Washington: US military leaders have proposed keeping 10,000 troops in Afghanistan after Nato’s combat mission ends in December — or else pull out all American forces, a US official said Wednesday.
The official said that the commander of the Nato-led International Security Assistance Force (ISAF) in Afghanistan, General Joseph Dunford, presented the option last week to the White House, which is weighing the proposal.
“It’s fair to say that the intelligence community, the State Department, the Pentagon, all believe that if we’re going to have a footprint in Afghanistan after 2014, it should be about that number,” said the official, referring to the 10,000 troop level.
“If that can’t be, we also believe it would be most prudent to have nothing,” the official told AFP, speaking on condition of anonymity.
The option being debated by the White House — first reported by The Wall Street Journal and The New York Times — also calls for a short stay for the proposed post-2014 force, which would be scaled back and withdrawn within two years, the official said.
Such a scenario would allow Obama to end the longest US war by the time he leaves office in January 2017.
But the move could prompt accusations of an irresponsible retreat after repeated vows by Washington to maintain an enduring presence in Afghanistan.
Any future force after December still hinges on Afghan President Hamid Karzai signing a bilateral security agreement between the two countries that lays out a legal framework for a US military presence beyond 2014. Karzai has so far refused to sign the deal.
The proposed security pact with Afghanistan would allow US troops to stay through 2024.
The White House acknowledged it was looking at options for a post-2014 force but would not comment on the choices laid out by the Pentagon.
“The president has not yet made decisions about final troop numbers and I’m not going to discuss the details of our ongoing deliberations,” National Security Council spokeswoman Caitlin Hayden said in an email.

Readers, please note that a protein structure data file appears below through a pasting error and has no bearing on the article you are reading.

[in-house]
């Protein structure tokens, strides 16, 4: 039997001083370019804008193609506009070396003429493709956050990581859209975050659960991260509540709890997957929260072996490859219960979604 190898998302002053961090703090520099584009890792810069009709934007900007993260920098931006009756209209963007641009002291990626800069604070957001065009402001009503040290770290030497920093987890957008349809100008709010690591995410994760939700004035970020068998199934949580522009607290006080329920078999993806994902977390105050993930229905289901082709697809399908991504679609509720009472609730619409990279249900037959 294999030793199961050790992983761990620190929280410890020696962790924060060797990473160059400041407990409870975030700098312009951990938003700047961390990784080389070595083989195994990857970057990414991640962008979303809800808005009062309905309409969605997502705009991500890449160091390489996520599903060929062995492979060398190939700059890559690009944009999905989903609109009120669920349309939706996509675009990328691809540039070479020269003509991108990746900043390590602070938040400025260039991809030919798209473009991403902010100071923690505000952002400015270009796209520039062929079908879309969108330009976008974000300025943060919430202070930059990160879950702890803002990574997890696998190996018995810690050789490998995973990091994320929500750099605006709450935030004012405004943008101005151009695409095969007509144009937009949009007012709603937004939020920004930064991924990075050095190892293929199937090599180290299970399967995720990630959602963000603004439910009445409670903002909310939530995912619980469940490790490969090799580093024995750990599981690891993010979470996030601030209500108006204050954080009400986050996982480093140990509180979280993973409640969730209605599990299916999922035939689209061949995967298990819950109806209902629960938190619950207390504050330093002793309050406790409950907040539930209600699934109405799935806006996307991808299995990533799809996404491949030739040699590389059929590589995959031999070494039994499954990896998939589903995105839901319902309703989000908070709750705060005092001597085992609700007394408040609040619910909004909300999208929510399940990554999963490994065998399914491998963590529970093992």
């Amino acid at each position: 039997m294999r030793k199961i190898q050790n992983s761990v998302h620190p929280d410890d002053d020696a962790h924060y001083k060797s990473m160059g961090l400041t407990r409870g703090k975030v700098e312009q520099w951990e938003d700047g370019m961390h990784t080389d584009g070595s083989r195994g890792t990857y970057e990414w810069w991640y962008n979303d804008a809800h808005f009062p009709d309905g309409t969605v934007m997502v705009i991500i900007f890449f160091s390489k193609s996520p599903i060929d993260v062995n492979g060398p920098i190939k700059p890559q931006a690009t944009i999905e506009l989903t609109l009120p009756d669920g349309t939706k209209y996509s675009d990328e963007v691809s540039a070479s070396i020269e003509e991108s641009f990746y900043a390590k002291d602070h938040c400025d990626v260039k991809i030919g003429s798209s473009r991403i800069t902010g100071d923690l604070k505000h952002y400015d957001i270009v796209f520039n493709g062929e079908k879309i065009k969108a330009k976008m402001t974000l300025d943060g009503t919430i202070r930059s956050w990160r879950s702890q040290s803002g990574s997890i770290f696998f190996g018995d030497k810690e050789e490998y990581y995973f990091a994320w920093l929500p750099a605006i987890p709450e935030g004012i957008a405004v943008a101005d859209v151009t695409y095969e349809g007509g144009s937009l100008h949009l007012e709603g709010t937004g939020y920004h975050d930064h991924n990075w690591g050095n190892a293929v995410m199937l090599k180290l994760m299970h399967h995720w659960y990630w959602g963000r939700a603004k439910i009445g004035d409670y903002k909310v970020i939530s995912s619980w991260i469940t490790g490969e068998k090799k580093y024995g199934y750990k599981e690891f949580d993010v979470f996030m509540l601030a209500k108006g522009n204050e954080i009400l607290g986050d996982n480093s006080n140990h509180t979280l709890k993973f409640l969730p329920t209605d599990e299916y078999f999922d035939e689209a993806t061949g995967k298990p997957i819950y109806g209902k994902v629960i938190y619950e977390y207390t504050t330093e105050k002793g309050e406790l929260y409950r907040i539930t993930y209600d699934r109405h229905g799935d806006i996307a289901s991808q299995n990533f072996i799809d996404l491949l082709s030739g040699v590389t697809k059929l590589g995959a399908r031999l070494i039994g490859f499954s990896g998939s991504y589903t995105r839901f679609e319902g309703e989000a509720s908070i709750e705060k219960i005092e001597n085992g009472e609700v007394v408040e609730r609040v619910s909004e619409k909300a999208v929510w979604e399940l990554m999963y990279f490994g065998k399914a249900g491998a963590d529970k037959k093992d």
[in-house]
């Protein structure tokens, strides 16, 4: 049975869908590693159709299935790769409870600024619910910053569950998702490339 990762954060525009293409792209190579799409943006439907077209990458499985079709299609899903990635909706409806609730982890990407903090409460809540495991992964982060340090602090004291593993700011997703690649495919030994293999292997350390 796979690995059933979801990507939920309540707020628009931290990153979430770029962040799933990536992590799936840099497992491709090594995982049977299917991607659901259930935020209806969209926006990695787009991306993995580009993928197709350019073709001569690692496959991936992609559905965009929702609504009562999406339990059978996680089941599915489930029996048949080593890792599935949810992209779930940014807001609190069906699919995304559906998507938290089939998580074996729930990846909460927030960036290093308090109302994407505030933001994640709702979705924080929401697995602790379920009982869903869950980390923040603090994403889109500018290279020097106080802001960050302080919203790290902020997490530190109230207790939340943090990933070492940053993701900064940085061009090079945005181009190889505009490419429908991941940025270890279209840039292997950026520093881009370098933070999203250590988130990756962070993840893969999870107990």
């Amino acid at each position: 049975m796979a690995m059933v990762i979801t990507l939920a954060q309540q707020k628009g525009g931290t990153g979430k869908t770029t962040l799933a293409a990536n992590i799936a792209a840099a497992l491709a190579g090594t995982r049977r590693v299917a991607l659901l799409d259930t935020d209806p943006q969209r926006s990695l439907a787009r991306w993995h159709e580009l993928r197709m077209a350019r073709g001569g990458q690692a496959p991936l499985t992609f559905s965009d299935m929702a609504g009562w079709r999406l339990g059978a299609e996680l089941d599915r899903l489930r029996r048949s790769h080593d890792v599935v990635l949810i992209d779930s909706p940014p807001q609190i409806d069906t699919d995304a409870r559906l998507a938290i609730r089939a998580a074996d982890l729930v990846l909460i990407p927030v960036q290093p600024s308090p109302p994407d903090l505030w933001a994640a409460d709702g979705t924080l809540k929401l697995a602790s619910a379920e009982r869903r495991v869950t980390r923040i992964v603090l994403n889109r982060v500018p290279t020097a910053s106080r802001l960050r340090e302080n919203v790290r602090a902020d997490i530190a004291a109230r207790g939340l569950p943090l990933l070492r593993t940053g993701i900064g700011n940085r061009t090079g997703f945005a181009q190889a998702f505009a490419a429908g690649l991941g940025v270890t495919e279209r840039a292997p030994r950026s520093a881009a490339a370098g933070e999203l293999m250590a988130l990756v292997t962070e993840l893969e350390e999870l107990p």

“We will be weighing inputs from our military commanders, as well as the intelligence community, our diplomats and development experts as we make decisions about our post-2014 presence in Afghanistan.”
Hayden reiterated that Afghanistan needed to sign the security agreement or else the US government would have to start planning for a complete withdrawal of American and Nato troops from the country.
Under the Pentagon proposal, US commanders hope the 10,000 US troops would be joined by 2,000-3,000 forces from other Nato countries, according to the Journal.
Military commanders have reportedly told the White House that if Obama rejects the 10,000 troop option, then all American forces should be withdrawn as a smaller force would be unable to provide security for intelligence officers and diplomats.
Vice President Joe Biden, known for his long-running opposition to a large military presence in Afghanistan, is believed to favour a contingent of less than 10,000, comprised mainly of special operations forces.
But defence officials maintain that the elite special forces would be mostly ineffective without intelligence teams tracking militants to be targeted, according the Journal and the Times.
The discussions echo a 2009 debate on Afghanistan that pitted Biden and some White House officials against the Pentagon, which favoured a surge of troops to break a stalemate with the Taliban insurgency.
The acrimony seriously strained relations between the White House and the military leadership, and a newly released memoir by former defence secretary Robert Gates has provided new details of the feud.
The troop figures put forward last week by the Pentagon are in line with numbers previously cited by top commanders nearly a year ago, in which they estimated an international force of about 8,000 to 12,000 — most of them Americans — after the end of 2014.
About 37,500 US troops are currently on the ground in Afghanistan, along with 19,000 forces from other countries in the Nato-led coalition.
The United States led an invasion of Afghanistan after the attacks of September 11, 2001, quickly toppling the Taliban regime because of its ties to the Al Qaida terror network.
In the years since, the US military, Nato and Afghan forces have waged a protracted campaign against the Taliban and associated insurgents, resulting in a stalemate.